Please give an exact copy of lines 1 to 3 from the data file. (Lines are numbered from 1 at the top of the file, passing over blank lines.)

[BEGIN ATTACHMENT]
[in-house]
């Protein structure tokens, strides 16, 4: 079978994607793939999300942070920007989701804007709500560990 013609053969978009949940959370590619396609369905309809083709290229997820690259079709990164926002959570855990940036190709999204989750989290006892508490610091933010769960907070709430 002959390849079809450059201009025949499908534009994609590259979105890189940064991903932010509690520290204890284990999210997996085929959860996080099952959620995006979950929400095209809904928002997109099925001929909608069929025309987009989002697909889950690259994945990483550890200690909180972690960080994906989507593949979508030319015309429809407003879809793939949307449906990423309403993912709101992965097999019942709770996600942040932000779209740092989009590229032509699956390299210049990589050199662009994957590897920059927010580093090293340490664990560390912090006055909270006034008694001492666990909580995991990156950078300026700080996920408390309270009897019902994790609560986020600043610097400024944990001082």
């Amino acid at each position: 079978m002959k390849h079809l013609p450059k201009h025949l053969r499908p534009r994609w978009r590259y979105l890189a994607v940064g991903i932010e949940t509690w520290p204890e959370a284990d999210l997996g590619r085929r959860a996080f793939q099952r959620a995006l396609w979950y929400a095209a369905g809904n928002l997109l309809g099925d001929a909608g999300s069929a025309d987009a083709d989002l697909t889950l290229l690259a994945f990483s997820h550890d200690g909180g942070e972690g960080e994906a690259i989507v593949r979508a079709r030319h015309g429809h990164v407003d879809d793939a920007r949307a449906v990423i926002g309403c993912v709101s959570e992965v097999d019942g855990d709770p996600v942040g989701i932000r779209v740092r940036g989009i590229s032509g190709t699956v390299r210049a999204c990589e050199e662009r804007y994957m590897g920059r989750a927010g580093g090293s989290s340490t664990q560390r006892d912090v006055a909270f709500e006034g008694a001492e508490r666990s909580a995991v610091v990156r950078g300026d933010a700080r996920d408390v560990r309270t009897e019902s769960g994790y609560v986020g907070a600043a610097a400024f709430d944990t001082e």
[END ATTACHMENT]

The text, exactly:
[in-house]
């Protein structure tokens, strides 16, 4: 079978994607793939999300942070920007989701804007709500560990 013609053969978009949940959370590619396609369905309809083709290229997820690259079709990164926002959570855990940036190709999204989750989290006892508490610091933010769960907070709430 002959390849079809450059201009025949499908534009994609590259979105890189940064991903932010509690520290204890284990999210997996085929959860996080099952959620995006979950929400095209809904928002997109099925001929909608069929025309987009989002697909889950690259994945990483550890200690909180972690960080994906989507593949979508030319015309429809407003879809793939949307449906990423309403993912709101992965097999019942709770996600942040932000779209740092989009590229032509699956390299210049990589050199662009994957590897920059927010580093090293340490664990560390912090006055909270006034008694001492666990909580995991990156950078300026700080996920408390309270009897019902994790609560986020600043610097400024944990001082």
């Amino acid at each position: 079978m002959k390849h079809l013609p450059k201009h025949l053969r499908p534009r994609w978009r590259y979105l890189a994607v940064g991903i932010e949940t509690w520290p204890e959370a284990d999210l997996g590619r085929r959860a996080f793939q099952r959620a995006l396609w979950y929400a095209a369905g809904n928002l997109l309809g099925d001929a909608g999300s069929a025309d987009a083709d989002l697909t889950l290229l690259a994945f990483s997820h550890d200690g909180g942070e972690g960080e994906a690259i989507v593949r979508a079709r030319h015309g429809h990164v407003d879809d793939a920007r949307a449906v990423i926002g309403c993912v709101s959570e992965v097999d019942g855990d709770p996600v942040g989701i932000r779209v740092r940036g989009i590229s032509g190709t699956v390299r210049a999204c990589e050199e662009r804007y994957m590897g920059r989750a927010g580093g090293s989290s340490t664990q560390r006892d912090v006055a909270f709500e006034g008694a001492e508490r666990s909580a995991v610091v990156r950078g300026d933010a700080r996920d408390v560990r309270t009897e019902s769960g994790y609560v986020g907070a600043a610097a400024f709430d944990t001082e």